(CBS) — Governor Bruce Rauner says the state will not help out struggling Chicago schools as both the city and state deal with financial problems in the new year.
CBS 2’s Derrick Blakley spoke with the governor in Springfield Tuesday as Rauner starts his second year in office.READ MORE: Ald. Carrie Austin Thanks City Council, Mayor For Support After Her Collapse At December Meeting
On frigid day in Springfield, Governor Rauner is turning up the heat on Democrats opposing him in a budget stalemate. He wants control over social service payments and is flatly telling Chicago schools, forget about additional money.
Rauner says he didn’t anticipate going his first year without a budget.
“I knew change would be difficult,” he said. “It’s been a little harder than I thought, but we just have to stay persistent.”
Without a budget, court orders have forced Illinois to pay day care centers, senior care workers and other service providers, limiting the financial pain. But now, Rauner is promising to challenge those court mandates.
“It’s ridiculous that Illinois government should be run by judges,” he said. “Judges should have nothing to do with running the state. I want to change the system so Illinois government is running well and so that judges aren’t involved and not ordering us how to run our government.”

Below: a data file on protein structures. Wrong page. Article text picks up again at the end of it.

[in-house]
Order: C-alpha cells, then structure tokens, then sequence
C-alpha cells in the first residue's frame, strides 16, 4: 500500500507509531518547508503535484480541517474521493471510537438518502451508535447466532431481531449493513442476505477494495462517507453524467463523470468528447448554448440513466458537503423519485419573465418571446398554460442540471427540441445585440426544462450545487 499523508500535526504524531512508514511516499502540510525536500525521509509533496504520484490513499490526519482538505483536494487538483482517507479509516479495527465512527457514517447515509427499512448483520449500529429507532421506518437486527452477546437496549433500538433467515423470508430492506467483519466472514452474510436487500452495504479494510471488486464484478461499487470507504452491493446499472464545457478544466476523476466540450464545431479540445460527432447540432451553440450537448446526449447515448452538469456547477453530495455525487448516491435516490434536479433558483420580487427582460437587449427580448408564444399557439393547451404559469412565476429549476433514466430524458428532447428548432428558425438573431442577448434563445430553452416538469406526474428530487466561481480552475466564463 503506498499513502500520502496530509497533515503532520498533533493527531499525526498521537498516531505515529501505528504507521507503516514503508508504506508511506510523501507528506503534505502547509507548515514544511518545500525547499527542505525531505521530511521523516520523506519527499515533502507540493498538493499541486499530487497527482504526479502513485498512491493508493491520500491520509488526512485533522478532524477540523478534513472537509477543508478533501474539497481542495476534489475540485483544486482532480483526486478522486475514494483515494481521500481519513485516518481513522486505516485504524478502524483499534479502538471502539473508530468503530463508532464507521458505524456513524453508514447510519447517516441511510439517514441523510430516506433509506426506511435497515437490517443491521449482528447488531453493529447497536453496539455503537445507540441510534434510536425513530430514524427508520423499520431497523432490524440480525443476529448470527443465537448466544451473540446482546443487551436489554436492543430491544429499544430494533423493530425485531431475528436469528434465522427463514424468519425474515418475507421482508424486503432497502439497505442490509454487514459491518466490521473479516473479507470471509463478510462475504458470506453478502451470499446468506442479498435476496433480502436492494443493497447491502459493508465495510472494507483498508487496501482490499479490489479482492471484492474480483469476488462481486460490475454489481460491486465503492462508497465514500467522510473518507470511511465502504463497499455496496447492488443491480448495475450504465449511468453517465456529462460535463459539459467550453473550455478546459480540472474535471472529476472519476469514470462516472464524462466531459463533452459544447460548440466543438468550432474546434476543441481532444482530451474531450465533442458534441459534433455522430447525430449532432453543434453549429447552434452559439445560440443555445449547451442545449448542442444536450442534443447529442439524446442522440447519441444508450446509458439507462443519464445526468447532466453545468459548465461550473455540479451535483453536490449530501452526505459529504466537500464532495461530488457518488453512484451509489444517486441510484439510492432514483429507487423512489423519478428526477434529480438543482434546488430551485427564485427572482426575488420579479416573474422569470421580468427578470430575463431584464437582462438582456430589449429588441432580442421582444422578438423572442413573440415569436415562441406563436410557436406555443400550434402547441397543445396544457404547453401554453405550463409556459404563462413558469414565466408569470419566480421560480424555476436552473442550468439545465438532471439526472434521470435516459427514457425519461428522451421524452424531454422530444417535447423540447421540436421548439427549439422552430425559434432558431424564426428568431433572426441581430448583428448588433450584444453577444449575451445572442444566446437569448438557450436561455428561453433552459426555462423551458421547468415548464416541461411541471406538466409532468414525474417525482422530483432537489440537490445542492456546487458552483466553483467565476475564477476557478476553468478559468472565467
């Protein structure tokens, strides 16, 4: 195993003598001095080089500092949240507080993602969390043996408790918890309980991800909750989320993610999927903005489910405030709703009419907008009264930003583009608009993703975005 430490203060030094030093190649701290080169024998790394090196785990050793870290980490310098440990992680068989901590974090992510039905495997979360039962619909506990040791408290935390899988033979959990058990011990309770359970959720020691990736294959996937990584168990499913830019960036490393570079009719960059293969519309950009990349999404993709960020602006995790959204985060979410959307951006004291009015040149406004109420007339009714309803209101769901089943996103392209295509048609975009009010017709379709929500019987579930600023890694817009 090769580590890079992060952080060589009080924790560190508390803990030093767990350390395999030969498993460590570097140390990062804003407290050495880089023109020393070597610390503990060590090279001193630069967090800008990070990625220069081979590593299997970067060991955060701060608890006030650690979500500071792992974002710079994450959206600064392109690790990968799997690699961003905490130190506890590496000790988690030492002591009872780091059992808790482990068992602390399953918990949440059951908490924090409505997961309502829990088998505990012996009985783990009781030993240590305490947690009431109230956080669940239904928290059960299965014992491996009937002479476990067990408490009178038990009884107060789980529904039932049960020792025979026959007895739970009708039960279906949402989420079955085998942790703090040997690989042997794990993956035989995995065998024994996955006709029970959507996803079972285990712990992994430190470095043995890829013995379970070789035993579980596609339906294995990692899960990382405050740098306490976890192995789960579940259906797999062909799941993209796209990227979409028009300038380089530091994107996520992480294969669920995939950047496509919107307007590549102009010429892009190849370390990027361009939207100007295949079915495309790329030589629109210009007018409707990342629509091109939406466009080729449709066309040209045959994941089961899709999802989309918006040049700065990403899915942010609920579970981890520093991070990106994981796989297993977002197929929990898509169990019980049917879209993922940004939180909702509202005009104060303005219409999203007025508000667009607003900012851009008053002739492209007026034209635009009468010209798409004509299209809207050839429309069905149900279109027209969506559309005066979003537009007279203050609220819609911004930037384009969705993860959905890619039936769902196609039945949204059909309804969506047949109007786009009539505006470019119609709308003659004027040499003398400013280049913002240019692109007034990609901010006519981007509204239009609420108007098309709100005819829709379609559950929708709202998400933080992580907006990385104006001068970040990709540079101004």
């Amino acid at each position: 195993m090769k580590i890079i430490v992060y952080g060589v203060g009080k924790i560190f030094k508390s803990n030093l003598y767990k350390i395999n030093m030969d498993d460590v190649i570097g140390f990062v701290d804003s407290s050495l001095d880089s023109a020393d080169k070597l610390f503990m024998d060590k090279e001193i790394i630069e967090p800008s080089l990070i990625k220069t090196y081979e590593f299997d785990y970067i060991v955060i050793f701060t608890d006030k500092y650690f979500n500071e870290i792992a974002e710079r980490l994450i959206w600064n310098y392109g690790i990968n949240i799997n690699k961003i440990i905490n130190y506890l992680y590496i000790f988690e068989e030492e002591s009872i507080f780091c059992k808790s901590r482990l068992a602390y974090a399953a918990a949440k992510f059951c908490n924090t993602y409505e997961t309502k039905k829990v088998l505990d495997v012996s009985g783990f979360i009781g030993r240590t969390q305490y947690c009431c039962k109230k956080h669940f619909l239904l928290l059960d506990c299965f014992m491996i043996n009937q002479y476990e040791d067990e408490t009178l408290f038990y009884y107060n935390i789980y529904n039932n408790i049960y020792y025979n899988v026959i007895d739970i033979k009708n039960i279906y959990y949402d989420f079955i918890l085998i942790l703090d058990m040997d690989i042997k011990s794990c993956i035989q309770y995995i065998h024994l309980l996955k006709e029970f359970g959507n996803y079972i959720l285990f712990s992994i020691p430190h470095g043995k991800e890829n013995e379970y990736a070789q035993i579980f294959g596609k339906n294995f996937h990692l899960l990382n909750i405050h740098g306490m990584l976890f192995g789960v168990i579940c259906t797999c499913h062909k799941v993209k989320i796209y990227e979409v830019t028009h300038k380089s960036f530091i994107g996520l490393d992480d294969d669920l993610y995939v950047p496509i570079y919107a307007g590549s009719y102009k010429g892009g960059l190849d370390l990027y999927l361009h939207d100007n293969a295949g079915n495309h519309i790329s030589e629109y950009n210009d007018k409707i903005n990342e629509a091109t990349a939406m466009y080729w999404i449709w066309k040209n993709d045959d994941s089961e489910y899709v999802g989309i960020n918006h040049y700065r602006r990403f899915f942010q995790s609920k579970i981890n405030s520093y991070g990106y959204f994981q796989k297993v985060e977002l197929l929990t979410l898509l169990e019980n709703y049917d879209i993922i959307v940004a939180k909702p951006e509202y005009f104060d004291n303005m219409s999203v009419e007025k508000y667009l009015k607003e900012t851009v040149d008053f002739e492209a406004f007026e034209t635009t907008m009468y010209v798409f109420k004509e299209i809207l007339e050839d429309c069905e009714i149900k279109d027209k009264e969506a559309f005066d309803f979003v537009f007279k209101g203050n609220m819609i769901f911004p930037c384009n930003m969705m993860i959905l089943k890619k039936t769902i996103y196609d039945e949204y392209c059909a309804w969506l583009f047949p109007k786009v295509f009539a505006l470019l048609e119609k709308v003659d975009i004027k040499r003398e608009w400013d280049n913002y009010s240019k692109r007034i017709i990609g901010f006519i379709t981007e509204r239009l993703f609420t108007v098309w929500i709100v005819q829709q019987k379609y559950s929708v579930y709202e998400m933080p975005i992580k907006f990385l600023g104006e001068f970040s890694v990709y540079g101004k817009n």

Getting rid of court-ordered payments to Illinois’ neediest could put more pressure on House Speaker Mike Madigan to cut a deal.
And Rauner gave no comfort to Mayor Rahm Emanuel either, saying Chicago schools should not expect more cash from Springfield.READ MORE: Charges To Be Filed Soon In Connection With Shooting Death Of 8-Year-Old Melissa Ortega
“He’s failing to lead,” the governor said. “My frustration with him is it’s his job to fight for reforms for his schools and his city and he’s not doing it and for him to say look just raise taxes at the state and send us the cash, that’s not going to happen.”
The governor wants Mayor Emanuel to help pressure Speaker Madigan toward compromise. But Democrats say Rauner’s pro-business turnaround agenda would weaken unions and cut working class wages.
The governor’s words leave CPS’s early February deadline for Springfield money or massive cuts, looming very large.
“There’s kind of a crass, egotistical sort of mean quality to that,” said Chicago Teachers Union VP Jesse Sharkey. “It’s really a shame.”
The Chicago Teachers Union has been preparing for this for months. The union send out a flyer, calling for a massive rally the day after cuts are announced.
“They’re talking about making cuts that are tantamount to shutting down the schools,” Sharkey said. “We intend to try to like sharpen that conflict.”
The battle of words and wills between Springfield and the city has been going on since last summer.
“Everything is about a compromise and a deal,” said CPS CEO Forrest Claypool back then, but neither has happened.MORE NEWS: U.S. Supreme Court Justice Stephen Breyer To Retire
A CPS spokesperson offered no specifics on whether the district has a back-up plan or when cuts would be announced. She did indicate that a contract offer, that is still on the table, could avoid those cuts.